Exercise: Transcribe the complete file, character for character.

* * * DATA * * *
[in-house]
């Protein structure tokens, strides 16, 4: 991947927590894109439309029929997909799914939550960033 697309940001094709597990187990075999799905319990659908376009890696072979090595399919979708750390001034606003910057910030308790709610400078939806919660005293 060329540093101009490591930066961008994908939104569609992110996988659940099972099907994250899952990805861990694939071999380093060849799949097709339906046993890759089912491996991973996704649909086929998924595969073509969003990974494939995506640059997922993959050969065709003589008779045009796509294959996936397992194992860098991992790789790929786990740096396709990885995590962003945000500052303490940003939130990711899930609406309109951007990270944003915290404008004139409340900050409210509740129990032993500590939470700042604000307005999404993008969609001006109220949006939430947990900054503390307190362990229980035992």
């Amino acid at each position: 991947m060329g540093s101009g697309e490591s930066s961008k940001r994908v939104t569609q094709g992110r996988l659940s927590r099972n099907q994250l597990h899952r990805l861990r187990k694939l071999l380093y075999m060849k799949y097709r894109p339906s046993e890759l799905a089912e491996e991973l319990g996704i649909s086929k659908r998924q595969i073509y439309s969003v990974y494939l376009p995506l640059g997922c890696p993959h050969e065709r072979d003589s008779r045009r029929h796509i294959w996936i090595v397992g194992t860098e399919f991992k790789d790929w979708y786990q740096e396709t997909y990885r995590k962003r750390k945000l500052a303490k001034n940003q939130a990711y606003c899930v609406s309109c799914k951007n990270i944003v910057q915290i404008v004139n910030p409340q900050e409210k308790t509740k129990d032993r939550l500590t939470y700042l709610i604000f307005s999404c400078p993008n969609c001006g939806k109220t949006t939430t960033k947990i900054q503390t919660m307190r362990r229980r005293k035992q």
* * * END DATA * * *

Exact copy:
[in-house]
């Protein structure tokens, strides 16, 4: 991947927590894109439309029929997909799914939550960033 697309940001094709597990187990075999799905319990659908376009890696072979090595399919979708750390001034606003910057910030308790709610400078939806919660005293 060329540093101009490591930066961008994908939104569609992110996988659940099972099907994250899952990805861990694939071999380093060849799949097709339906046993890759089912491996991973996704649909086929998924595969073509969003990974494939995506640059997922993959050969065709003589008779045009796509294959996936397992194992860098991992790789790929786990740096396709990885995590962003945000500052303490940003939130990711899930609406309109951007990270944003915290404008004139409340900050409210509740129990032993500590939470700042604000307005999404993008969609001006109220949006939430947990900054503390307190362990229980035992």
């Amino acid at each position: 991947m060329g540093s101009g697309e490591s930066s961008k940001r994908v939104t569609q094709g992110r996988l659940s927590r099972n099907q994250l597990h899952r990805l861990r187990k694939l071999l380093y075999m060849k799949y097709r894109p339906s046993e890759l799905a089912e491996e991973l319990g996704i649909s086929k659908r998924q595969i073509y439309s969003v990974y494939l376009p995506l640059g997922c890696p993959h050969e065709r072979d003589s008779r045009r029929h796509i294959w996936i090595v397992g194992t860098e399919f991992k790789d790929w979708y786990q740096e396709t997909y990885r995590k962003r750390k945000l500052a303490k001034n940003q939130a990711y606003c899930v609406s309109c799914k951007n990270i944003v910057q915290i404008v004139n910030p409340q900050e409210k308790t509740k129990d032993r939550l500590t939470y700042l709610i604000f307005s999404c400078p993008n969609c001006g939806k109220t949006t939430t960033k947990i900054q503390t919660m307190r362990r229980r005293k035992q």